The challenge for us 41 years ago, and the challenge for you today, is to continually improve. To improve takes an understanding of enemy capabilities and projecting their future capabilities so we can develop the hardware, software, tactics, and our own capabilities that keep us always in the lead.
Every one of you should be proud to have earned the right to be assigned to MAWTS, and you should be proud of what you are accomplishing.
I was going to give you a motivational speech, but then I realized you are just like the original members of MAWTS-1.
You are completely self-motivated, are never satisfied with the status quo, and you will keep thinking, keep communicating, keep innovating, and keep pushing each other to make Marine Air and the Marine Air Ground Team better every day. That is who you are, and you know how important it is to keep getting better.
You know that the Marines on the ground trust you and are counting on you. For everything you have done and all you do, I thank you!
The core point really is this: You are completely self-motivated, are never satisfied with the status quo, and you will keep thinking, keep communicating, keep innovating, and keep pushing each other to make Marine Air and the Marine Air Ground Team better every day.
That is what MAWTS-1 success in training is based on, namely the drive to excellence and the innovation of the squadron pilots. And MAWTS-1 early on understood that fixed wing, rotary wing and with the addition of the Osprey, tiltrotor aircraft, flown by pilots and their team driving innovation was the key.
I wrote a piece in 2016 which I entitled: “Squadron Fighter Pilots: The Unstoppable Force of Innovation for 5th Generation Enabled Concepts of Operations.” And this is the spirit and driving force of innovation at MAWTS-1 – the squadron pilots across the flying force.
The skillfulness and success of fighter pilots in aerial combat is an extensively researched yet modestly understood and fundamentally complex concept.
Innumerable physical and psychological factors along with chance opportunities affect a pilots facility for success in air combat.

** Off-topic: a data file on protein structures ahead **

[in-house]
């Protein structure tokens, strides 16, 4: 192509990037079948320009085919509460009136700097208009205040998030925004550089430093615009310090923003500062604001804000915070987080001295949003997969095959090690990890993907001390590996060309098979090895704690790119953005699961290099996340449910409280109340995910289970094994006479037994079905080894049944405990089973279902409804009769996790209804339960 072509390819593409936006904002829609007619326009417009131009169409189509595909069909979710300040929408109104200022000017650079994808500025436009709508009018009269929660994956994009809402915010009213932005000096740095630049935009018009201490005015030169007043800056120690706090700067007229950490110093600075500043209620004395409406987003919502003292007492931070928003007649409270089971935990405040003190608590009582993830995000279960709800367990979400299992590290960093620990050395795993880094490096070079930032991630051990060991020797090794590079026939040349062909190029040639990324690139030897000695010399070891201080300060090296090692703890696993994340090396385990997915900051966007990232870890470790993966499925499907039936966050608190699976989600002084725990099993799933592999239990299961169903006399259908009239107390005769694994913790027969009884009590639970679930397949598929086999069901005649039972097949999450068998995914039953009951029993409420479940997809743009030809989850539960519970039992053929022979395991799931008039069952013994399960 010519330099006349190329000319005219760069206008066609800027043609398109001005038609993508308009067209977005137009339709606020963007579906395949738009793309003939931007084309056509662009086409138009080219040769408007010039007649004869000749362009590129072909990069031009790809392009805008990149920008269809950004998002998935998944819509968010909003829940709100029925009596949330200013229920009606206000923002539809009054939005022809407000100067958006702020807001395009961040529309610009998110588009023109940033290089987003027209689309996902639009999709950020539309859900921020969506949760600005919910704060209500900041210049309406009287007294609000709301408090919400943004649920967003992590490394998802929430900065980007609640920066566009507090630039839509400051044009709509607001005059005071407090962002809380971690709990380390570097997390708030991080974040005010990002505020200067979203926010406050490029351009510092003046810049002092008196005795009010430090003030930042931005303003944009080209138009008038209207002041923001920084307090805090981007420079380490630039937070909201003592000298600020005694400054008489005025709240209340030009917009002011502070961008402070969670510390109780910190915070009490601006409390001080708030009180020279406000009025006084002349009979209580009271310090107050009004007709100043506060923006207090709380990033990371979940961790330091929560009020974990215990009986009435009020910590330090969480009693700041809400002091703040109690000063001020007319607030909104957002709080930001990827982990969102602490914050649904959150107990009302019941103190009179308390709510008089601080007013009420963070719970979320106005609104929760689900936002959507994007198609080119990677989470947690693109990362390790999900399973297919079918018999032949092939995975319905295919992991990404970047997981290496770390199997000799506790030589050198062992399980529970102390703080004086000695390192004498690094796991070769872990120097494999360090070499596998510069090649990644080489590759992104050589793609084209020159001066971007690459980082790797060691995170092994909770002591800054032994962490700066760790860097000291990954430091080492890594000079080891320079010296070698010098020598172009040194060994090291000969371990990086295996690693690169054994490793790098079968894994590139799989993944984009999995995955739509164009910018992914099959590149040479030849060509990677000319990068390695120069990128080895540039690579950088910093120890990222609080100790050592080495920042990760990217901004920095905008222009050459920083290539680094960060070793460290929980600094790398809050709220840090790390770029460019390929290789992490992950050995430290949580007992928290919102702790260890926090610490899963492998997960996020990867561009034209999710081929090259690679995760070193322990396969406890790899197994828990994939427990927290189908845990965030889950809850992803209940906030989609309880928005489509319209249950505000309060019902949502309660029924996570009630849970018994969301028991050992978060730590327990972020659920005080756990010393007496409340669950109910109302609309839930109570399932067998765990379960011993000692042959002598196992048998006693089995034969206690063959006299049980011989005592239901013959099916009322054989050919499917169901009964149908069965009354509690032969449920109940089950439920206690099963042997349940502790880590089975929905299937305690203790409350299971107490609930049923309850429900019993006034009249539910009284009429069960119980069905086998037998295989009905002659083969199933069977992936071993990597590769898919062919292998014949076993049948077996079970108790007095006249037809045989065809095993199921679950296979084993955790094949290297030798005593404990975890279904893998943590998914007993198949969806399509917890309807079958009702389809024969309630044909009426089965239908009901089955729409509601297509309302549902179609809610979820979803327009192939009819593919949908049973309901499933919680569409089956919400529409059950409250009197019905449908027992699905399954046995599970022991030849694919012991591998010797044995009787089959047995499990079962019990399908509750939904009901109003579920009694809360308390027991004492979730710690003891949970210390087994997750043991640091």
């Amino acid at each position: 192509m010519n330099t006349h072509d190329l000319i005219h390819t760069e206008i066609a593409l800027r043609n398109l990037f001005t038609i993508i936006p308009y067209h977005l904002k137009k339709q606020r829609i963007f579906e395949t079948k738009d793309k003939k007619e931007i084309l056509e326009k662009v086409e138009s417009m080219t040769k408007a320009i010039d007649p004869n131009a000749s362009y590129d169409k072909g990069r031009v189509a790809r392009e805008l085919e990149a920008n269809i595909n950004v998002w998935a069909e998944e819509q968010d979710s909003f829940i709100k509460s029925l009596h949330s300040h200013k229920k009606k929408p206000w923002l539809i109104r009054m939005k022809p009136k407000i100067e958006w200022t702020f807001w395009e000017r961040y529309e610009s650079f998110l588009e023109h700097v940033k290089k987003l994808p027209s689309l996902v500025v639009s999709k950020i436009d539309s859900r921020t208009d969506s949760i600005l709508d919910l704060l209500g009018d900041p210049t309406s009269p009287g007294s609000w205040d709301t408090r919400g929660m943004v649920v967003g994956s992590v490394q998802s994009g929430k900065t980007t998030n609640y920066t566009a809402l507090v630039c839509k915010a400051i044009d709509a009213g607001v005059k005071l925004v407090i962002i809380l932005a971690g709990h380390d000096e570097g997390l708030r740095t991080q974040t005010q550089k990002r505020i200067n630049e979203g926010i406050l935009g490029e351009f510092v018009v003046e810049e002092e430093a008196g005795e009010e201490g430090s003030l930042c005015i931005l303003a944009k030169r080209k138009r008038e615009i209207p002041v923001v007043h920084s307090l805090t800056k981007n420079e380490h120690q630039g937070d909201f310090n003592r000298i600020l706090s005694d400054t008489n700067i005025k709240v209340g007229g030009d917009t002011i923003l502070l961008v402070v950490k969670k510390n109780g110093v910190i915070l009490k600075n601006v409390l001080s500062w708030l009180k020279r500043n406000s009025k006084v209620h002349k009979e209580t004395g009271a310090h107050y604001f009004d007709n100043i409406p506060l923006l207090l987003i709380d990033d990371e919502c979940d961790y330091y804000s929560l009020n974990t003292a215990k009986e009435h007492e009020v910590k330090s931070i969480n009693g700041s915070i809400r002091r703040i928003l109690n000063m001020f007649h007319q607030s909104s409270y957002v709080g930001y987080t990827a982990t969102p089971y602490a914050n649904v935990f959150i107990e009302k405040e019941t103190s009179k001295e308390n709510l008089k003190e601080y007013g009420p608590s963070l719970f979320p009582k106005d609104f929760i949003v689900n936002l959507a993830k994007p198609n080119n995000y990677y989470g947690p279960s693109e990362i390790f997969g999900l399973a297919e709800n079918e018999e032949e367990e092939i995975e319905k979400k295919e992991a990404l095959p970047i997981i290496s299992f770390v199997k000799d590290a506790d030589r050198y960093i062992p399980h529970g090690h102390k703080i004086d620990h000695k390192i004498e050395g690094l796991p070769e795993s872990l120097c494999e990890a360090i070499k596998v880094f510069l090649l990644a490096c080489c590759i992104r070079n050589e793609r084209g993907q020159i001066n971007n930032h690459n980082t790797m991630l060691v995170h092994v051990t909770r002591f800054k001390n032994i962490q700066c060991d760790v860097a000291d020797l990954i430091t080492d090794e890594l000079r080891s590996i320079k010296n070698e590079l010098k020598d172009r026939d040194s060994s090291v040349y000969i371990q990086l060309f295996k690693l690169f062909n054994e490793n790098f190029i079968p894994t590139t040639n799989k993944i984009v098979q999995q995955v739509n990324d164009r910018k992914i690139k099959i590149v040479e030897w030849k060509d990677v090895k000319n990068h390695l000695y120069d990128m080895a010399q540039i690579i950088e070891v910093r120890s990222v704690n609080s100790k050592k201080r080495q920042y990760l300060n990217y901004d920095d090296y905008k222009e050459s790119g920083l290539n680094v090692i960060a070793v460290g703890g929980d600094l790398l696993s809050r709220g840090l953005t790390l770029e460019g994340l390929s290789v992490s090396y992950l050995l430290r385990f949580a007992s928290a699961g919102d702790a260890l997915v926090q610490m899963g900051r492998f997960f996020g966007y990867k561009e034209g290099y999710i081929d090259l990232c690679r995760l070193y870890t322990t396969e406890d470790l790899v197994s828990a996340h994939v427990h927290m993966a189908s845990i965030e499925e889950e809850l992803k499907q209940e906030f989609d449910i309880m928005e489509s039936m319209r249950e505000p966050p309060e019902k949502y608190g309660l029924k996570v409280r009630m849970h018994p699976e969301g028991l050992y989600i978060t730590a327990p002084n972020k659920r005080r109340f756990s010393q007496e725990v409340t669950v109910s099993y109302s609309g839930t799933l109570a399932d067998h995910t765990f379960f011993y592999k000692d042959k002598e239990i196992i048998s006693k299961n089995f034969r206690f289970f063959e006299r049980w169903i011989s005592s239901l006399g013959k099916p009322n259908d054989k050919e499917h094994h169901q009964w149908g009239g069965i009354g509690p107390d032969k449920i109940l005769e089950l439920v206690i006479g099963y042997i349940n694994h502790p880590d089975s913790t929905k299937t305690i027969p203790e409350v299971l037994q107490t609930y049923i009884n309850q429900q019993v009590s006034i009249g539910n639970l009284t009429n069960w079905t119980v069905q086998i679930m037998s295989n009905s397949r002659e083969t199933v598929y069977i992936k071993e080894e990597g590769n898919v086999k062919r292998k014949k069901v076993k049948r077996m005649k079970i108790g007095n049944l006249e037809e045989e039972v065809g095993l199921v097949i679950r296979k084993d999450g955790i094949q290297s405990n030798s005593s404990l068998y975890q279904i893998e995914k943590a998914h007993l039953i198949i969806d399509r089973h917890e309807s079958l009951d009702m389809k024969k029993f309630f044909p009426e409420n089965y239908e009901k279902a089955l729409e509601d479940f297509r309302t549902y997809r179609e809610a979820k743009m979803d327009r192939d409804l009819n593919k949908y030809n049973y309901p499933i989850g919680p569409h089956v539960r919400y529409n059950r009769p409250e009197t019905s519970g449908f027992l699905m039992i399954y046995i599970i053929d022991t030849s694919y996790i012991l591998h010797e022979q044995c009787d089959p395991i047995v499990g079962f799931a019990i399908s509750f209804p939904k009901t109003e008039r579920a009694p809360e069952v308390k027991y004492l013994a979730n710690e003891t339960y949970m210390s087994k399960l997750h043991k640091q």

Perhaps the best narrative of the intangibles of the skill and courage of a fighter pilot was captured by the author Tom Wolfe in his seminal work The Right Stuff.
From the first day a perspective fighter pilot begins their personal journey to become a valued and respected member of an elite community, serving as an operational squadron pilot, the physical danger is real.
But so is the most significant force for being the absolute best that a fighter pilot can feel which is day in and day out peer pressure by those they really and truly respect, their squadron mates.4
Put it in the hands of the warfighters and let them drive the innovations needed for the fighting force is a key to the kind of training which goes on at MAWTS-1. As a former CO of MAWTS-1 and a former Deputy Commandant of Innovation, LtGen “Dog” Davis put it:
This is what Lt. General “Dog” Davis (an AV-8 pilot), the Deputy Commandant of Aviation, once the I Pad generation pilots coming into the force:
“I think it’s going to be the new generation, the newbies that are in the training command right now that are getting ready to go fly the F-35, who are going to unleash the capabilities of this jet.
They will say, ‘Hey, this is system will give me. Don’t cap me; don’t box me in.”5